“How do you balance family and career?” Ali Wong gets that question a lot. And she has a lot of both to balance. Her profile has been rising steadily in recent years with diverse gigs in sitcom and sketch (American Housewife, Inside Amy Schumer) as well as writing (Fresh Off the Boat).
She will also be starring in an upcoming Netflix romcom alongside Randall Park. But it’s her standup that seems to be drawing the most enthusiastic fans, and where her her own thoughts on family and career hilariously intertwine: “Men never get asked how they balance family and career. Because they don’t.”
In her new Netflix special Hard Knock Wife (streaming May 13th), which was filmed at Toronto’s JFL42 Comedy Festival back in October, Wong is visibly pregnant- just as she was in her 2016 breakout special Baby Cobra. It’s easy to see this follow up as something of a sequel, and indeed some of the same themes of motherhood, childbirth, and gender roles are explored.
Wong continues to display her singular ability to subvert Madonna tropes of motherhood by relishing the truly absurd sides of pregnancy and breastfeeding, including the toll that childbirth takes on the body. And being a mom isn’t stopping her from giving us a lot of material on farting and sex. Wong’s comedy is also embedded in her ways of speaking and moving: her voice goes from rich, breathy whispers to piercing shrieks with hilarious effect. And she will get down into a deep squat for a joke about oral sex or one about the lack of decorum new mothers suddenly acquire about their vaginas.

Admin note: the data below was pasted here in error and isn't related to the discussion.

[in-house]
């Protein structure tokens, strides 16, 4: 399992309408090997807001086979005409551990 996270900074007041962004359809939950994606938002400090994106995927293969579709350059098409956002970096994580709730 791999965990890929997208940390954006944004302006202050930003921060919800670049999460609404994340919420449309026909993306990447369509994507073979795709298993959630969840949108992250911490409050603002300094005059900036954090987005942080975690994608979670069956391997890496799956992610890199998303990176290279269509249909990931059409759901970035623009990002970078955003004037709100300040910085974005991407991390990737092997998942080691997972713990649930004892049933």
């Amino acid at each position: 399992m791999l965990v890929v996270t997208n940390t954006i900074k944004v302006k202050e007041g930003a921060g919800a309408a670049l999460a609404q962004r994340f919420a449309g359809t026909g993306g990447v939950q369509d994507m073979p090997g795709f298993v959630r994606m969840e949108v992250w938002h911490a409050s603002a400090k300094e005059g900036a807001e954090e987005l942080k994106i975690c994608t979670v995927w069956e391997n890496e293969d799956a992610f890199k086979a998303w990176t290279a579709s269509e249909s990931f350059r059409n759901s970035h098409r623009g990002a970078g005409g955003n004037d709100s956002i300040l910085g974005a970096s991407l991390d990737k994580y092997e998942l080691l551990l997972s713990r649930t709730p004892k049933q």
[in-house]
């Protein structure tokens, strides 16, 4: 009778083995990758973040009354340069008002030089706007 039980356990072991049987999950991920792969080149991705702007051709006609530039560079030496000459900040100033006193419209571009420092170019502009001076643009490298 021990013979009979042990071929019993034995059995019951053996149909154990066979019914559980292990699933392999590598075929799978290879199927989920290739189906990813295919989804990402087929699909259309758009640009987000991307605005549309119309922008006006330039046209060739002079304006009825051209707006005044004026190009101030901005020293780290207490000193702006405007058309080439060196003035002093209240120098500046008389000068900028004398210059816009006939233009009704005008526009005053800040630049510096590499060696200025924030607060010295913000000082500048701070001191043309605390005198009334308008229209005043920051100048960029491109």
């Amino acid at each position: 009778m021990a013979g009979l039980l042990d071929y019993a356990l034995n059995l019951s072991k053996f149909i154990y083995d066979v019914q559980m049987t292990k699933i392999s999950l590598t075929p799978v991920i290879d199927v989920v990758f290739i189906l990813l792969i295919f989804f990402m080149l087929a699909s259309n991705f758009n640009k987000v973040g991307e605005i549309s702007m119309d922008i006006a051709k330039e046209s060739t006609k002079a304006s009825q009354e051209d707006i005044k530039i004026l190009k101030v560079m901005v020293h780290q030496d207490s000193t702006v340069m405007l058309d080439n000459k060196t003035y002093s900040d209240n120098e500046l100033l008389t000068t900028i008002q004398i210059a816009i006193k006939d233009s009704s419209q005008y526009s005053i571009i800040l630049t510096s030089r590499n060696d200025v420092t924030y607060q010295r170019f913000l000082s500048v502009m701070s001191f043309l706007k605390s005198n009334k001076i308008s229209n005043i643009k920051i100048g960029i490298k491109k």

It is these juxtapositions that make Wong’s material so original. By blending the various aspects of her persona, she seems to remind us that there is no need to separate being funny from the realities of her life as a woman and as a mother- which makes her performance less a gimmick than a reflection of how the comedy landscape is changing. Wong is a woman and a visible minority in a field that is increasingly opening up to diverse perspectives, and she is able to find the funny simply by being authentic about her experiences.
For example, Wong mines comedy from the tension that comes from representing a model minority culture, but a minority nonetheless. She jokes about the reaction of her parents to her raunchy brand of comedy and the incongruence of seeing an Asian homeless person. Her perspective on race and ethnicity is never heavy-handed, and Wong expertly balances her appeal to the Asian audience she knows is watching within a performance that has universal appeal.
But the main thing that makes Wong stand out is simply that she’s damn funny. Although fans may try to make her the patron comic of mothers-to-be or Asian comedy fans, it doesn’t seem possible to reduce her work to any particular niche. And with this sharp and dynamic special Wong may be poised to become a household name.
By Katherine Janicki